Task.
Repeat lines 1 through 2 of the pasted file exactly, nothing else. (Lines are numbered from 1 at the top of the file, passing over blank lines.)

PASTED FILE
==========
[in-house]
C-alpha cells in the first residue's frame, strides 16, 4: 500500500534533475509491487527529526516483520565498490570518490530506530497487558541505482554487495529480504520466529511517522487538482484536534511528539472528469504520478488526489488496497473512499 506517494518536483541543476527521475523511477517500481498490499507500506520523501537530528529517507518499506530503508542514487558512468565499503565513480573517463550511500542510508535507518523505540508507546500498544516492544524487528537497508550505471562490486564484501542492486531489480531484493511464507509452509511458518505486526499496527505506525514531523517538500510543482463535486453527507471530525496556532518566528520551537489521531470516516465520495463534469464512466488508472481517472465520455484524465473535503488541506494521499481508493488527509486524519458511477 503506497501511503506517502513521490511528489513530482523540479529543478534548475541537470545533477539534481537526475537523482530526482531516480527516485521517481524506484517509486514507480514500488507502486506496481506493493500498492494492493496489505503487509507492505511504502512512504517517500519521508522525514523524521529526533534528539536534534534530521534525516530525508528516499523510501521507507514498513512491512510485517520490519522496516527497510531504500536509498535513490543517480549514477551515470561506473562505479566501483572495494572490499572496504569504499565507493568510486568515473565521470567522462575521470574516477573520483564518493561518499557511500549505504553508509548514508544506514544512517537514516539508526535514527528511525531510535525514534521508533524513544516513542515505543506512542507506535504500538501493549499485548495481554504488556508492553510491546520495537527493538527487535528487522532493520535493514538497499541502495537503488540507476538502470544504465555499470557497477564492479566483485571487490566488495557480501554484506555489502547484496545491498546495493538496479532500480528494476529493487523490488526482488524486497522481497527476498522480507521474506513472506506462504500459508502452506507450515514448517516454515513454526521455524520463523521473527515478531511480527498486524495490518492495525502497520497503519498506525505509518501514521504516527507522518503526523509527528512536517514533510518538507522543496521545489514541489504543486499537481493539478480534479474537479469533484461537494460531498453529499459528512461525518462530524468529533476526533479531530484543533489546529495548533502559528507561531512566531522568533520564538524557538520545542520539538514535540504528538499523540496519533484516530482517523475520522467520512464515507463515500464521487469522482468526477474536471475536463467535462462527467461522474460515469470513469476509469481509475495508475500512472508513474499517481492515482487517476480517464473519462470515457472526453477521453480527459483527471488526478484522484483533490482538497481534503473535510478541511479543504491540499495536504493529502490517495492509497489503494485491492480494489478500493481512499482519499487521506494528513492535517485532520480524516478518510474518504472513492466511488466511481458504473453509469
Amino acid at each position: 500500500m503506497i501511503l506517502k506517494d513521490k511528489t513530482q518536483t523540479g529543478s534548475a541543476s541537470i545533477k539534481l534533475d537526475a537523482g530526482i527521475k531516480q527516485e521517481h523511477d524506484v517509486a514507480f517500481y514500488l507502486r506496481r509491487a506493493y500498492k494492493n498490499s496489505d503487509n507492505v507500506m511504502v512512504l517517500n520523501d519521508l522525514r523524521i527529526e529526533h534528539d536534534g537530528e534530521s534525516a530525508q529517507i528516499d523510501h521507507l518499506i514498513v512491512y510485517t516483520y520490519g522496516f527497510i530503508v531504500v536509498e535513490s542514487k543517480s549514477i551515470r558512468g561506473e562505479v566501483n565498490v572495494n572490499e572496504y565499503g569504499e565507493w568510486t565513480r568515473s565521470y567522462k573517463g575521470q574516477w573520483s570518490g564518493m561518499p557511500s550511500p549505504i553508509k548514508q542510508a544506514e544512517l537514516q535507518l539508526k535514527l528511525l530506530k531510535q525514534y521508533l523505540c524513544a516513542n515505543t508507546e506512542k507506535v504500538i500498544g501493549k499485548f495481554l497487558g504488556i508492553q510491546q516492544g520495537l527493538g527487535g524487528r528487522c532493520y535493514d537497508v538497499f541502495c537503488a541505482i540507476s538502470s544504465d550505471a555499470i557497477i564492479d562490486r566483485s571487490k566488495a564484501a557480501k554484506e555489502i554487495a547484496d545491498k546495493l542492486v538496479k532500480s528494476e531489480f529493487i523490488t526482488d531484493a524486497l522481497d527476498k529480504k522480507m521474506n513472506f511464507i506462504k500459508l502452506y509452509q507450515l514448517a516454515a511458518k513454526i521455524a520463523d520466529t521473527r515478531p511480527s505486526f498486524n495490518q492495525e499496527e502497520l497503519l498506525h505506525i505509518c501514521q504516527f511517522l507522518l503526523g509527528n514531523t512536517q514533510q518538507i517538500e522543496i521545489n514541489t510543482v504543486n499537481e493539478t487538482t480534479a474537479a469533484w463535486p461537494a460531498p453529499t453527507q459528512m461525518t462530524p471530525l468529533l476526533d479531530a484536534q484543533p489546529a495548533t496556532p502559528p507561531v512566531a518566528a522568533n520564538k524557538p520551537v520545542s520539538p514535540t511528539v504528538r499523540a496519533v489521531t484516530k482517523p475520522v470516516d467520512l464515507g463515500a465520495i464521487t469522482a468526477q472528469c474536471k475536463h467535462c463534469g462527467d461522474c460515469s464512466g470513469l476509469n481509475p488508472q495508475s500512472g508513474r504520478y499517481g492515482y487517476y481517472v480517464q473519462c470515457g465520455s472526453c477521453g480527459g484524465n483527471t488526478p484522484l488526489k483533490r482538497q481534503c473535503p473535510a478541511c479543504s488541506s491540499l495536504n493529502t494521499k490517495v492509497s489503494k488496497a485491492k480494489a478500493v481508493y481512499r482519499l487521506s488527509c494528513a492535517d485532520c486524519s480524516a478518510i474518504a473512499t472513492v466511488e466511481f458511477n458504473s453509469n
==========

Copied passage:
[in-house]
C-alpha cells in the first residue's frame, strides 16, 4: 500500500534533475509491487527529526516483520565498490570518490530506530497487558541505482554487495529480504520466529511517522487538482484536534511528539472528469504520478488526489488496497473512499 506517494518536483541543476527521475523511477517500481498490499507500506520523501537530528529517507518499506530503508542514487558512468565499503565513480573517463550511500542510508535507518523505540508507546500498544516492544524487528537497508550505471562490486564484501542492486531489480531484493511464507509452509511458518505486526499496527505506525514531523517538500510543482463535486453527507471530525496556532518566528520551537489521531470516516465520495463534469464512466488508472481517472465520455484524465473535503488541506494521499481508493488527509486524519458511477 503506497501511503506517502513521490511528489513530482523540479529543478534548475541537470545533477539534481537526475537523482530526482531516480527516485521517481524506484517509486514507480514500488507502486506496481506493493500498492494492493496489505503487509507492505511504502512512504517517500519521508522525514523524521529526533534528539536534534534530521534525516530525508528516499523510501521507507514498513512491512510485517520490519522496516527497510531504500536509498535513490543517480549514477551515470561506473562505479566501483572495494572490499572496504569504499565507493568510486568515473565521470567522462575521470574516477573520483564518493561518499557511500549505504553508509548514508544506514544512517537514516539508526535514527528511525531510535525514534521508533524513544516513542515505543506512542507506535504500538501493549499485548495481554504488556508492553510491546520495537527493538527487535528487522532493520535493514538497499541502495537503488540507476538502470544504465555499470557497477564492479566483485571487490566488495557480501554484506555489502547484496545491498546495493538496479532500480528494476529493487523490488526482488524486497522481497527476498522480507521474506513472506506462504500459508502452506507450515514448517516454515513454526521455524520463523521473527515478531511480527498486524495490518492495525502497520497503519498506525505509518501514521504516527507522518503526523509527528512536517514533510518538507522543496521545489514541489504543486499537481493539478480534479474537479469533484461537494460531498453529499459528512461525518462530524468529533476526533479531530484543533489546529495548533502559528507561531512566531522568533520564538524557538520545542520539538514535540504528538499523540496519533484516530482517523475520522467520512464515507463515500464521487469522482468526477474536471475536463467535462462527467461522474460515469470513469476509469481509475495508475500512472508513474499517481492515482487517476480517464473519462470515457472526453477521453480527459483527471488526478484522484483533490482538497481534503473535510478541511479543504491540499495536504493529502490517495492509497489503494485491492480494489478500493481512499482519499487521506494528513492535517485532520480524516478518510474518504472513492466511488466511481458504473453509469